The University of Wisconsin–Madison has meant different things to Marvin Fruth during different periods of his life.
At first, it was little more than a giant playground for Fruth and his pals when they were growing up in Madison. Later, it was a place to study, learn, and grow as a student. Finally, it’s where Fruth spent nearly three decades as a highly regarded faculty member with the School of Education.
Recently, Professor Emeritus Marvin Fruth and his wife of 64 years, Beatrice, committed a planned gift to bolster scholarship support for undergraduate students.
When asked why he made such a commitment, Fruth paused. “Well, I guess I feel like I owe it to this great place, and my wife agreed,” he says. “We’ve had a pretty good life. Not bad for an accidental professor.”
While growing up in the 1930s and 1940s, Fruth recalls how campus was a great place to hang out.
“My friends and I would go to the top floor of Science Hall and slide down the old fire escape chute until the janitor would chase us away,” he says with a laugh. “We’d climb into the top of Bascom Hall, between the ceiling and ventilation system, and we’d catch pigeons. In the fall, we’d sneak into football games at Camp Randall Stadium.”
After graduating from Madison’s Central High School in 1949, Fruth didn’t have the funds to go to college, so he spent a year-and-a-half starting and running a tree-trimming business. He then enlisted in the Marine Corps and served in Korea, earning a Purple Heart.
Fruth then used GI Bill funding to spend one semester at Wisconsin State College–Whitewater in 1953 before enrolling at the UW, where he met and married Beatrice Ann DeHaven in 1954. He went on to earn an undergraduate degree in history and English in 1956.
Over the next decade, he taught at Elkhorn High School, earned a master’s in counseling and guidance from the University of Missouri, and became a guidance counselor and school psychometrist at Elkhorn. He eventually earned his PhD in educational administration from the UW in 1966.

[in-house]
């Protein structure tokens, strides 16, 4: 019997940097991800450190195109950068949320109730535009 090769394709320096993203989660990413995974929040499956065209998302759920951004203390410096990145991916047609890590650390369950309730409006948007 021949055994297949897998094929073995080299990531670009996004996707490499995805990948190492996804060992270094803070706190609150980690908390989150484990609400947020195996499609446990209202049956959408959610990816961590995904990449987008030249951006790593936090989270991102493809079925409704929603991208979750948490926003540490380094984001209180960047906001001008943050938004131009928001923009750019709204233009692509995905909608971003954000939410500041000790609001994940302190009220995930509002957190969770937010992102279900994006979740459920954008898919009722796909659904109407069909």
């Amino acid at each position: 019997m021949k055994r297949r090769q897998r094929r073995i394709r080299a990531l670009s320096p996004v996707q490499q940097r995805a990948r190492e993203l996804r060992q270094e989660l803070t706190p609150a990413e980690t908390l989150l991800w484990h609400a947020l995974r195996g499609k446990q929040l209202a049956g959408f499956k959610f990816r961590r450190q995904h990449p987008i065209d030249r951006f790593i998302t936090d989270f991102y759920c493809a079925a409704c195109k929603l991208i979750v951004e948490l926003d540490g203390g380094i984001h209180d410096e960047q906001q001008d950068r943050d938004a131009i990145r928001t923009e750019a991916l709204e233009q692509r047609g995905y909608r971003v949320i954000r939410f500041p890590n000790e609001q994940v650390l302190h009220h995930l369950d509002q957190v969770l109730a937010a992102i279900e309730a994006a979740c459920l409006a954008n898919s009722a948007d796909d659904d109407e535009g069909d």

While wrapping up his doctorate, he landed a project assistantship working on the proposed new Educational Sciences building. The day he was to start this job, the project manager left the university for a different post — leaving Fruth in charge, despite a lack of experience.
In 1966, the School of Education got a new dean in Donald McCarty, who hired Fruth onto the faculty. “Dean McCarty wanted to keep me on because I knew a lot about the building project, so in a way it was an accidental professorship,” says Fruth.
Fruth went on to have a successful career. After Educational Sciences opened in 1972, he worked on the Wisconsin Information Systems for Education, which developed automated scheduling and grade reporting for state high schools; the Urban Administrator Training Program, which involved districts in Denver, Saint Louis, Milwaukee, and Minneapolis; and an initiative designed to better teach black history in schools in Washington, DC, New Orleans, Milwaukee, Racine, and Beloit among other districts. But Fruth says his real joy came in working with students and training future principals and superintendents from around the state.
The Fruths’ gift will bolster a Great People Scholarship first created in their name in 2012. Their son, Charles, initiated this scholarship fund to recognize the significant influence Fruth had on his students, his colleagues, and his field. This scholarship is designed to assist undergraduate students in the School of Education whose personal and family resources aren’t adequate to cover the costs of attending UW–Madison.
“I had a very satisfying career and was able to recruit and mentor a number of bright administrators and teachers,” says Fruth. “Hopefully these scholarships will make a difference in the lives of future educators, too.”
Learn more about gift planning opportunities on supportuw.org